This is the the 4th in a series of post on the law over legislation claim, defined in the first post. The law over legislation claim appears in very political contexts, but is the expression of an anti-political perspective. Perhaps it could be said the law over legislation claim expresses the wish to find some non-political framing for politics, or some non political centre. Some way in which politics is grounded in the non-political. There are some laudable impulses behind this. There must be some limits to politics, in the senses both that there must be some limits to the powers of the political sovereign and some limits to seeing politics in every action and every choice. In particular, law provides some way in which actions of the political sovereign are checked and supervised, and some public criteria are established for assessing political actions. There cannot be any absolute framing or distancing of politics though. Law can only be relatively distinct, and must contain some legislative element. Law is only fully recognisable and applicable there there is legislation stemming from political institutions. Community standards of justice are too vague to be the basis of well defined law. There are forms of community justice standards which might be clear, but customary law is itself the product of politics and subject to political condition. It does not exist in complete isolation from the political world. Once law is defined and interpreted by judges it has definitely reached the thresh hold of political consciousness and becomes a matter of political debate which leads to legislation. The more law is institutionalised the more likely it is that it will become subject to legislation, and the more likely it is that legislation had a role in the development of that law. Medieval law becomes entrenched through what Foucault calls ‘juridification’, that is the spread of Roman or Civil law and juristic discussion of laws.
Though the idea of Law as opposed to Legislation is presented ad descriptive and historical, it is really hard to understand it in those terms. It really exist as something like a heuristic device, or what Max Weber called an ideal type, that is an ideal state of affairs which cannot be found in reality but may guide analysis or actions. ‘Ideal’ has two senses which are relevant here. Ideal as in an ideal goal of action, a moral or political goal; ideal as in a pure concept. It is not possible to view Law as just a value free ideal concept of analysis, particularly as the use of Law in this opposed to, and above, Legislation, particularly as those relying on the distinction are advocates of law. It is both action orienting ideal and object of nostalgia, the only paradise for the sane, the lost paradise (Samuel Beckett says something like this in his short book on Proust). That is rather one sided, the other more stimulating side is that Law serves a as means of critique of Legislation which does not match basic standards of justice, including cases in which extends the size of the state, and the scope of its activity, without genuine benefit to the general welfare. Notions of justice and notions of general welfare are not necessarily the same, but presumably everyone wants to try to alit them as far as possible. That critical aspect of Law could be just as well served by notions of Justice and to some degree the insistence on Law as the goal risks a distraction from the task of discussing justice, and related notions like welfare and liberty.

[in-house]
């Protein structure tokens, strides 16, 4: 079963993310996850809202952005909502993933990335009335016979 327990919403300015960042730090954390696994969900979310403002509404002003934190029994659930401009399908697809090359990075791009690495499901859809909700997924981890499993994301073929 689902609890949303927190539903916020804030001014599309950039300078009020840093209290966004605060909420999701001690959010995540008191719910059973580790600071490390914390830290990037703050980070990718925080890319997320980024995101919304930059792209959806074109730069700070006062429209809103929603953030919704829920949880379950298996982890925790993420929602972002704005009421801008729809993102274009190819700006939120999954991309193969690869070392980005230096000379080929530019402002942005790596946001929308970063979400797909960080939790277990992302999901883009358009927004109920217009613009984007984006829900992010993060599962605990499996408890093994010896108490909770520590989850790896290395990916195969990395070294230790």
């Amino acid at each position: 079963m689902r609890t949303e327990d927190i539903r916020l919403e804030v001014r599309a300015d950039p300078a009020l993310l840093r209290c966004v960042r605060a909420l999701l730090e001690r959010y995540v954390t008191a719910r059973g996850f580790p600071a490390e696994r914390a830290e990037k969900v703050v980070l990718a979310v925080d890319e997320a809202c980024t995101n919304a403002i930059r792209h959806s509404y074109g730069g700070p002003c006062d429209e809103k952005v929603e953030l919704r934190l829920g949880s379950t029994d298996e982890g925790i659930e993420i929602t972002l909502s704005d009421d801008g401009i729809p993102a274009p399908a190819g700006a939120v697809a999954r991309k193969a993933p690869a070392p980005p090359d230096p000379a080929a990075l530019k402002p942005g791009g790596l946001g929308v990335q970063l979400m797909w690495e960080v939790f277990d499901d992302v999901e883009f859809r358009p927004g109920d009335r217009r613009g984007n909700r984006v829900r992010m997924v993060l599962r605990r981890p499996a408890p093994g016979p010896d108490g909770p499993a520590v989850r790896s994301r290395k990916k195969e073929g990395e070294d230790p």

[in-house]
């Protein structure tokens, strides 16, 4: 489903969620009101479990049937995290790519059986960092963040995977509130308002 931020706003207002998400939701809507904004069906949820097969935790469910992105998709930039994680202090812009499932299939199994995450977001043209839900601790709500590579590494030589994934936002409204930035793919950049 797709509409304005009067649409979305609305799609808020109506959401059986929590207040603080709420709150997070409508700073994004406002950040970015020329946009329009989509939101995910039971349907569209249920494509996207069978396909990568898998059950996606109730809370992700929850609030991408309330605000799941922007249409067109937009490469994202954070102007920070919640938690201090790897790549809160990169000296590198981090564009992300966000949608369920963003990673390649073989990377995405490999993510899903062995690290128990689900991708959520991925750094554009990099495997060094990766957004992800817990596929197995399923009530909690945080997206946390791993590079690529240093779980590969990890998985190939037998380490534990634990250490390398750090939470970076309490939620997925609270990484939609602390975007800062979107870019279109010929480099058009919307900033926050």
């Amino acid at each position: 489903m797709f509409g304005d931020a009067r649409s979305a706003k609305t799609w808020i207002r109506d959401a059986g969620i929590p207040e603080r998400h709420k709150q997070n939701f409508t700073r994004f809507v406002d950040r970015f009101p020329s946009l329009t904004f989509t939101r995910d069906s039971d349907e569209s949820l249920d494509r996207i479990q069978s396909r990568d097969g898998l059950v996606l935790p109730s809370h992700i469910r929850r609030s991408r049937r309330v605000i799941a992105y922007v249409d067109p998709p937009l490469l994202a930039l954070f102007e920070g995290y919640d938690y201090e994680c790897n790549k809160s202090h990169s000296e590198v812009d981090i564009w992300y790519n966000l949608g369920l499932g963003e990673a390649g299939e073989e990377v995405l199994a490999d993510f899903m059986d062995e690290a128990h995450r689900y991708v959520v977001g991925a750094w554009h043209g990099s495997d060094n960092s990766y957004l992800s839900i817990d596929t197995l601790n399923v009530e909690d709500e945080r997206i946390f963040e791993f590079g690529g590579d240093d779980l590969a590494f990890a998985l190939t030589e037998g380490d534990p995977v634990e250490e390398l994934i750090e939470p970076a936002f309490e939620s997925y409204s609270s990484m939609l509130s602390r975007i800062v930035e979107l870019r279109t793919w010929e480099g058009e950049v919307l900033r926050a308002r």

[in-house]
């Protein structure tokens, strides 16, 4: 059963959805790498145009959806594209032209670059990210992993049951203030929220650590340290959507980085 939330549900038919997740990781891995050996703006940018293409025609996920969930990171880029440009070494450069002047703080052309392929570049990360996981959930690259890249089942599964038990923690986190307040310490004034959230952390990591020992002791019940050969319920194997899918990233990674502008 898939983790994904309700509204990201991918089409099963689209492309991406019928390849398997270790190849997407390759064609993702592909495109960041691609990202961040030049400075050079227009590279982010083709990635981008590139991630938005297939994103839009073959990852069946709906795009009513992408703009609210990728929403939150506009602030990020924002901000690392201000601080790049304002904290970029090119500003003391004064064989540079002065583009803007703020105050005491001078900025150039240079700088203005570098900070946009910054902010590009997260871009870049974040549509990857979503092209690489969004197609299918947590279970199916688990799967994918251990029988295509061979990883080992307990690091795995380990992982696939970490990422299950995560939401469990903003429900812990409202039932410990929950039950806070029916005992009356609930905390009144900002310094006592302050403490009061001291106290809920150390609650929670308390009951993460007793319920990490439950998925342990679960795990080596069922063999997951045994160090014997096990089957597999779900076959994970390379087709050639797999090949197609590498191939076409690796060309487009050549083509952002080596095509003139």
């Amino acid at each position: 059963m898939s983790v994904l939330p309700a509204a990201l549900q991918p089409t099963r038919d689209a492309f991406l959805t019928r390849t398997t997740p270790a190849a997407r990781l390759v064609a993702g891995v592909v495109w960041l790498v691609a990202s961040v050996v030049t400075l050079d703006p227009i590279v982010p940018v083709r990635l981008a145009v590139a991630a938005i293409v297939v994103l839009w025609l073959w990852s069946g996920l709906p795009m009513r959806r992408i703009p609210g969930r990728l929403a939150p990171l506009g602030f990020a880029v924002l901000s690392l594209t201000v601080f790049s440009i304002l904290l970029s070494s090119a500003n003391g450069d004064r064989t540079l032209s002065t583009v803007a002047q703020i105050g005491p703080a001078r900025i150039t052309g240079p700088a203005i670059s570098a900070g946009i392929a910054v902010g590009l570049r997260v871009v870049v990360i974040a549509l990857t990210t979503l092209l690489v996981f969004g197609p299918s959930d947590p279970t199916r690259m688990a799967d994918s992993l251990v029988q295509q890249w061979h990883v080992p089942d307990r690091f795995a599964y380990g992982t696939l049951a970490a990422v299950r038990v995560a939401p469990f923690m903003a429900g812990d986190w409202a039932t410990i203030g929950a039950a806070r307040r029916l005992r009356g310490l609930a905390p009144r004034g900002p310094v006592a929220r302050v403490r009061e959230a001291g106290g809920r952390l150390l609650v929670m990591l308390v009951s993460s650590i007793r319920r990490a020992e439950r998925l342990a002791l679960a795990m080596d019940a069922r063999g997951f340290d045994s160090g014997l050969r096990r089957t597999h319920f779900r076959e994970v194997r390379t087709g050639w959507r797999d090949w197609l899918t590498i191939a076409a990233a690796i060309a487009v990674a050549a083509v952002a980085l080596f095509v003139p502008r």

The idealisation of Law also risks confusing at least two different forms of Law. Law as customary Law, and Law as institutionalised Law according to proper procedures and traditions. These two can come into conflict. The most famous conflicts between customary law and institutionalised law in European history are around the movement from to customary rights of Medieval peasants to collective use of common land and forests for grazing and firewood to the strict application of individual property rights, reserving rights of usage to owners, as part of changes in farming and forestry. The most famous example within that process of late Medieval and Early Modern Europe is the enclosure of land in England, so that it could be used for sheep farming. This could also include removing peasants, their dwellings and entire land usage. Something like this carried on until the 19th century Scottish enclosures. No doubt judges at state law courts were disposed to see the law in the same way as big landowners, but I am not aware of much reason to think judges and juries (which have always given ordinary ‘freemen’, then citizens, a say in English law courts) completely ignored the law as it existed. Courts operating in ways sanctioned over time, with judges following correct procedures, did away with customary law below the horizon of institutional law. Another way of thinking about this is that marriage and divorce were to some degree self-regulating for lower class rural people until 19th century England. This gains famous literary expression in Thomas Hardy’s novel The Mayor of Casterbridge, in which Thomas Henchard sells his wife at the beginning of the novel before becoming mayor. According to ‘Wife Sales’ by Leeson, Boettke and Lemke this was a recognised procedure for ending a marriage, usually with a lover or admirer of the wife ready to ‘buy’ her, and was considered binding by all involved, though it certainly had no force in statute law, in institutionalised law that is. These are not the kinds of example the advocates of Law over Legislation were interested in, though the paper just cited certainly reflects the influence of Friedrich Hayek, one of the two main advocates of the Law over Legislation claim. There is a tension between Hayek’s celebration of Law which is essentially as a unitary body well above the horizon of perception for the state, and his economic epistemology which refers to the dispersal of value and knowledge between individuals, and which is more suggestive of an informal institutional approach to non-state law.